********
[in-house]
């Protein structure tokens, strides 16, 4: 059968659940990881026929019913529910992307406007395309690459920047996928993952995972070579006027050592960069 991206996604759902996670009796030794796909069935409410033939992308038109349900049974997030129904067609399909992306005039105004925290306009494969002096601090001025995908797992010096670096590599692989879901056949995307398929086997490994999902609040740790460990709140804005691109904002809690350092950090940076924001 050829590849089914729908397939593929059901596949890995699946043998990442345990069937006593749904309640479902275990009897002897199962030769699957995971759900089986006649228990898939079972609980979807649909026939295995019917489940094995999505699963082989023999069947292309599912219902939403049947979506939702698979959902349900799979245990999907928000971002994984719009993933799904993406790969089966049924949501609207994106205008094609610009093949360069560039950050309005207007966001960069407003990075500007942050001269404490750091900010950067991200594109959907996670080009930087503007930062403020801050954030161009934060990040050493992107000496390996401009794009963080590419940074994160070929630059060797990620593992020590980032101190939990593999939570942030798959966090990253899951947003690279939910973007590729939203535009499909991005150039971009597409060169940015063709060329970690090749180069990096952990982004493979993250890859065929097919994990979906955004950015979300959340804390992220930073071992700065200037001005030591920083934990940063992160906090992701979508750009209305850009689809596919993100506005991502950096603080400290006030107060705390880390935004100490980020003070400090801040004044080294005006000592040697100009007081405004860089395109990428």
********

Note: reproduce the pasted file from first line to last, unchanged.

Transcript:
[in-house]
């Protein structure tokens, strides 16, 4: 059968659940990881026929019913529910992307406007395309690459920047996928993952995972070579006027050592960069 991206996604759902996670009796030794796909069935409410033939992308038109349900049974997030129904067609399909992306005039105004925290306009494969002096601090001025995908797992010096670096590599692989879901056949995307398929086997490994999902609040740790460990709140804005691109904002809690350092950090940076924001 050829590849089914729908397939593929059901596949890995699946043998990442345990069937006593749904309640479902275990009897002897199962030769699957995971759900089986006649228990898939079972609980979807649909026939295995019917489940094995999505699963082989023999069947292309599912219902939403049947979506939702698979959902349900799979245990999907928000971002994984719009993933799904993406790969089966049924949501609207994106205008094609610009093949360069560039950050309005207007966001960069407003990075500007942050001269404490750091900010950067991200594109959907996670080009930087503007930062403020801050954030161009934060990040050493992107000496390996401009794009963080590419940074994160070929630059060797990620593992020590980032101190939990593999939570942030798959966090990253899951947003690279939910973007590729939203535009499909991005150039971009597409060169940015063709060329970690090749180069990096952990982004493979993250890859065929097919994990979906955004950015979300959340804390992220930073071992700065200037001005030591920083934990940063992160906090992701979508750009209305850009689809596919993100506005991502950096603080400290006030107060705390880390935004100490980020003070400090801040004044080294005006000592040697100009007081405004860089395109990428």